Author: Tracy Borneman (TB), NC Cooperative Fish and Wildlife Research Unit, Dept. Biology, NC State University, Raleigh, NC.
Large, pied shorebird (40–44 cm long; 400–700 g), dark above on head and mantle, white on breast and flanks. Long, straight, bright red to orange bill. Long, pale pink legs, lacks hallux. Bright yellow iris, sometimes with dark flecks. Shows narrow, white wing stripe in flight. Long reddish bill laterally compressed. Yellow eyes with red eye ring and black head and neck, contrasting with brown mantle, distinguishes this from other species. Males and females visually indistinguishable. Juveniles have varying degrees of dusty orange to gray on bill and mottled brown feathers on back until fully mature. Otherwise similar to adult. (see Appearance)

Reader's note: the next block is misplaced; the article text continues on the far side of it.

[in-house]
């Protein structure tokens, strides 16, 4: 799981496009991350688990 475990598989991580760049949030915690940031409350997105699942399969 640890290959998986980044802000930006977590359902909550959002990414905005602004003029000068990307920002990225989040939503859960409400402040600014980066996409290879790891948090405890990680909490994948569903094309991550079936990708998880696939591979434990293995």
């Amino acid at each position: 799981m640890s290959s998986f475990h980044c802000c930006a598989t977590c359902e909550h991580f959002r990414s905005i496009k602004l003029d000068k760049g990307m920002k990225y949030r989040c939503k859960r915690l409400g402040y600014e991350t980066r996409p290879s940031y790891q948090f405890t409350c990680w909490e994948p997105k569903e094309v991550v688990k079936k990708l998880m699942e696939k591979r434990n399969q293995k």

Differs from adult European Oystercatcher (Haematopus ostralegus) in brown back, paler legs, shorter and narrower wing bars; lacks white “V” on upper rump, lacks white throat bar in immatures and nonbreeding adults. Magellanic Oystercatcher (H. leucopodus) has darker upperparts (mantle), red eye ring, dark-tipped secondaries, and darker under primary coverts. Populations in w. Mexico, Galápagos, and e. Argentina show indistinct lower border of black breast. The Patagonian population durnfordi hybridizes infrequently with the local H. ater where they are sympatric (Jehl et al. 1973, Miller and Baker 1980). On nw. coast of Baja California, the race frazeri interbreeds at least occasionally with American Black Oystercatcher (H. bachmani; Jehl 1985). Northern individuals of frazeri often show considerable black flecking on belly (Bancroft 1927, Jehl 1985, Edwards 1989). Jehl (1985) developed a numeric coding system for coloration of various oystercatcher plumage parts for classification of individuals on Baja California as H. bachmani, H. palliatus frazeri, or hybrids.